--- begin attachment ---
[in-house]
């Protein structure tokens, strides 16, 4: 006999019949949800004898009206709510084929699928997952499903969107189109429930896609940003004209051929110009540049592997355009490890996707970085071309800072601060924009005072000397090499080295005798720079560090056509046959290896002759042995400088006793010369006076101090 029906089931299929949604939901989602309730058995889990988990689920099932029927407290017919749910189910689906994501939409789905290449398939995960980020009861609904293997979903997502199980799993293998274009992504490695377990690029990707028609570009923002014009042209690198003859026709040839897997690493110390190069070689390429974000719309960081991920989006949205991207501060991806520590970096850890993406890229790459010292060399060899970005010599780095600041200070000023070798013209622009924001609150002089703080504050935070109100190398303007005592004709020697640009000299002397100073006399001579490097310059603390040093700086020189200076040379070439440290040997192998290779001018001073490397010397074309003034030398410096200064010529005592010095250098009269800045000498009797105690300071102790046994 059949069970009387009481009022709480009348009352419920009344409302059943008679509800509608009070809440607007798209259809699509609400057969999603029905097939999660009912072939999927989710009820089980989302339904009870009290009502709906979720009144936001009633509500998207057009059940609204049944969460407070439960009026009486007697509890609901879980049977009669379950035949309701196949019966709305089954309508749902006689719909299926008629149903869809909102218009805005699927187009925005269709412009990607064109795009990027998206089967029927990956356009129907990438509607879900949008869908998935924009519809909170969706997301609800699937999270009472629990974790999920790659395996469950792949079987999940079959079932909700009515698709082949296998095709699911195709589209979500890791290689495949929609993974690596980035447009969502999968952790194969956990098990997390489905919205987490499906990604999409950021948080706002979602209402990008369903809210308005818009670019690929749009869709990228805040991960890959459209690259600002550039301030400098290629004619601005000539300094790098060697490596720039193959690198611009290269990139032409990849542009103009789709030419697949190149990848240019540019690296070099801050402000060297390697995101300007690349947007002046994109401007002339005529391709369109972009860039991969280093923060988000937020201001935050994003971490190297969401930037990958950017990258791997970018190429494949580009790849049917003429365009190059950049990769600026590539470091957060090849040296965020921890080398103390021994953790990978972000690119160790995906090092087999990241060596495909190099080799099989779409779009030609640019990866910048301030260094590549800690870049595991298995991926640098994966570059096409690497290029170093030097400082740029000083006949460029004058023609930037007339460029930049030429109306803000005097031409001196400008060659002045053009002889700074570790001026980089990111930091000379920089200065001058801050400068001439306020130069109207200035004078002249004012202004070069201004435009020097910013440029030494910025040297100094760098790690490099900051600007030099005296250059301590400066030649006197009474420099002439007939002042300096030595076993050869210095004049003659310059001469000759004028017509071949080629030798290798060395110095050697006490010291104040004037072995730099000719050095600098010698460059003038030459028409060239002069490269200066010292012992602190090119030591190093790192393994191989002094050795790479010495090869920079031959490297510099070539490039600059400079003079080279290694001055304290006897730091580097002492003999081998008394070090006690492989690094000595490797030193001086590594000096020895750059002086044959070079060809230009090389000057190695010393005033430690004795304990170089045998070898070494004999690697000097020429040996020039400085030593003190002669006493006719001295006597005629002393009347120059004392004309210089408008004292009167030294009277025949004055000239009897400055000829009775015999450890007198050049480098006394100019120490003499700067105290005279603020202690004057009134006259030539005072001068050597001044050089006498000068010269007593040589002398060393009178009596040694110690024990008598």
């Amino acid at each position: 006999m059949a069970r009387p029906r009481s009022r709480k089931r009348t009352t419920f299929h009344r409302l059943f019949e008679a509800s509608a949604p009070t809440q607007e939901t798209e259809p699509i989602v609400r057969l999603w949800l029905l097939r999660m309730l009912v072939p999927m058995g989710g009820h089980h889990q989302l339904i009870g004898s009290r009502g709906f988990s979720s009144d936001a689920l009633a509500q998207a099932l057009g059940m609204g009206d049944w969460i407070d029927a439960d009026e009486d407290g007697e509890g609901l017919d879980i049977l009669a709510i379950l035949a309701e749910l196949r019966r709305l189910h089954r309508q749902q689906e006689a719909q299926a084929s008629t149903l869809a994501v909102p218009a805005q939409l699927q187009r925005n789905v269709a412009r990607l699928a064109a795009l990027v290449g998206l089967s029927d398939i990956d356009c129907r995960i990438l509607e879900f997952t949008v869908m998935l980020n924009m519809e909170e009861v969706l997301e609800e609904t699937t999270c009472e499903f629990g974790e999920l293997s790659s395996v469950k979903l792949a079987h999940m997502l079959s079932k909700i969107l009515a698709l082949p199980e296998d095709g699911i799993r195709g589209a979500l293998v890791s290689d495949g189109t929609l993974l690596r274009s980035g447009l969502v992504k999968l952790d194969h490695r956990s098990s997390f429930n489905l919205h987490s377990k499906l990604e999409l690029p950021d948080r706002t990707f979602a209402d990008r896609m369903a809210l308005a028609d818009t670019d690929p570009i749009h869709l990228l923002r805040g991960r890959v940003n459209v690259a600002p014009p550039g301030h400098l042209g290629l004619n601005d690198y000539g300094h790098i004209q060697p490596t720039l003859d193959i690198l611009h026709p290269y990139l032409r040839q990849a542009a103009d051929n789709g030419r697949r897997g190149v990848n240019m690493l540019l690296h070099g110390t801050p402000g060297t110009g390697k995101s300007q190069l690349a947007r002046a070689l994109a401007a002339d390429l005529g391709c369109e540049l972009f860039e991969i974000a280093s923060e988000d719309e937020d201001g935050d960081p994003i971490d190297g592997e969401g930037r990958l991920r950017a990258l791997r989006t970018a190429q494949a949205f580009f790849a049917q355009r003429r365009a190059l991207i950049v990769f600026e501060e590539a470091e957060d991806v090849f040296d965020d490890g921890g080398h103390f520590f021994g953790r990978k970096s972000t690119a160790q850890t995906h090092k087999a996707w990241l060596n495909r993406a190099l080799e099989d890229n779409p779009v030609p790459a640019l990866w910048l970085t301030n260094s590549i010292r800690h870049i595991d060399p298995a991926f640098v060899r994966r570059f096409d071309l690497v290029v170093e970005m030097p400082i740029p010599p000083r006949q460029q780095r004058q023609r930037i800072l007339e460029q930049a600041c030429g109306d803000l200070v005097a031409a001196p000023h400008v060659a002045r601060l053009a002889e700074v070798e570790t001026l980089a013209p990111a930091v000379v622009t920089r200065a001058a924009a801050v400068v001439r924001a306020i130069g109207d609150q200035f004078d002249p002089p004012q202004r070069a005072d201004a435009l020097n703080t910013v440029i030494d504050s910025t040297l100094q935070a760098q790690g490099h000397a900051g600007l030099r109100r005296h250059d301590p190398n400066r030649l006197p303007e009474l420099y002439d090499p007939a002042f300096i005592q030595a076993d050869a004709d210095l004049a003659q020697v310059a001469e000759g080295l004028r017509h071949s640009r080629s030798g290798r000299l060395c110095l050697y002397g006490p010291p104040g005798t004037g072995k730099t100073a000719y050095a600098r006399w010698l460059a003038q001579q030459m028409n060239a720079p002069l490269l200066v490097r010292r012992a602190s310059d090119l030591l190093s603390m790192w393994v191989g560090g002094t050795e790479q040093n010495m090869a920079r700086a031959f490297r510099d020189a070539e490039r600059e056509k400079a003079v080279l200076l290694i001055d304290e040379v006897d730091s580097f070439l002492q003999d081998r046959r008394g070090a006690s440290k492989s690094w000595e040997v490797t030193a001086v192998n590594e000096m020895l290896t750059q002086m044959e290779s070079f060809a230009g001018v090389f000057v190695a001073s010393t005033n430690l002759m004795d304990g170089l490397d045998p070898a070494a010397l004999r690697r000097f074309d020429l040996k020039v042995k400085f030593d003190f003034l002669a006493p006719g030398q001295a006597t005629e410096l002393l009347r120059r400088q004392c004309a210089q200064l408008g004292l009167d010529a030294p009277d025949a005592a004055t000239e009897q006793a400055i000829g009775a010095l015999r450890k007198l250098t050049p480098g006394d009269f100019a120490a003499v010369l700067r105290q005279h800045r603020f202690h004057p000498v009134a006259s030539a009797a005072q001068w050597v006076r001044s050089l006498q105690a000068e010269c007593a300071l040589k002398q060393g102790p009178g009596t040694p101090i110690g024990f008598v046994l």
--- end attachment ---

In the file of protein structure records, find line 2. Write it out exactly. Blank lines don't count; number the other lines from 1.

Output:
């Protein structure tokens, strides 16, 4: 006999019949949800004898009206709510084929699928997952499903969107189109429930896609940003004209051929110009540049592997355009490890996707970085071309800072601060924009005072000397090499080295005798720079560090056509046959290896002759042995400088006793010369006076101090 029906089931299929949604939901989602309730058995889990988990689920099932029927407290017919749910189910689906994501939409789905290449398939995960980020009861609904293997979903997502199980799993293998274009992504490695377990690029990707028609570009923002014009042209690198003859026709040839897997690493110390190069070689390429974000719309960081991920989006949205991207501060991806520590970096850890993406890229790459010292060399060899970005010599780095600041200070000023070798013209622009924001609150002089703080504050935070109100190398303007005592004709020697640009000299002397100073006399001579490097310059603390040093700086020189200076040379070439440290040997192998290779001018001073490397010397074309003034030398410096200064010529005592010095250098009269800045000498009797105690300071102790046994 059949069970009387009481009022709480009348009352419920009344409302059943008679509800509608009070809440607007798209259809699509609400057969999603029905097939999660009912072939999927989710009820089980989302339904009870009290009502709906979720009144936001009633509500998207057009059940609204049944969460407070439960009026009486007697509890609901879980049977009669379950035949309701196949019966709305089954309508749902006689719909299926008629149903869809909102218009805005699927187009925005269709412009990607064109795009990027998206089967029927990956356009129907990438509607879900949008869908998935924009519809909170969706997301609800699937999270009472629990974790999920790659395996469950792949079987999940079959079932909700009515698709082949296998095709699911195709589209979500890791290689495949929609993974690596980035447009969502999968952790194969956990098990997390489905919205987490499906990604999409950021948080706002979602209402990008369903809210308005818009670019690929749009869709990228805040991960890959459209690259600002550039301030400098290629004619601005000539300094790098060697490596720039193959690198611009290269990139032409990849542009103009789709030419697949190149990848240019540019690296070099801050402000060297390697995101300007690349947007002046994109401007002339005529391709369109972009860039991969280093923060988000937020201001935050994003971490190297969401930037990958950017990258791997970018190429494949580009790849049917003429365009190059950049990769600026590539470091957060090849040296965020921890080398103390021994953790990978972000690119160790995906090092087999990241060596495909190099080799099989779409779009030609640019990866910048301030260094590549800690870049595991298995991926640098994966570059096409690497290029170093030097400082740029000083006949460029004058023609930037007339460029930049030429109306803000005097031409001196400008060659002045053009002889700074570790001026980089990111930091000379920089200065001058801050400068001439306020130069109207200035004078002249004012202004070069201004435009020097910013440029030494910025040297100094760098790690490099900051600007030099005296250059301590400066030649006197009474420099002439007939002042300096030595076993050869210095004049003659310059001469000759004028017509071949080629030798290798060395110095050697006490010291104040004037072995730099000719050095600098010698460059003038030459028409060239002069490269200066010292012992602190090119030591190093790192393994191989002094050795790479010495090869920079031959490297510099070539490039600059400079003079080279290694001055304290006897730091580097002492003999081998008394070090006690492989690094000595490797030193001086590594000096020895750059002086044959070079060809230009090389000057190695010393005033430690004795304990170089045998070898070494004999690697000097020429040996020039400085030593003190002669006493006719001295006597005629002393009347120059004392004309210089408008004292009167030294009277025949004055000239009897400055000829009775015999450890007198050049480098006394100019120490003499700067105290005279603020202690004057009134006259030539005072001068050597001044050089006498000068010269007593040589002398060393009178009596040694110690024990008598």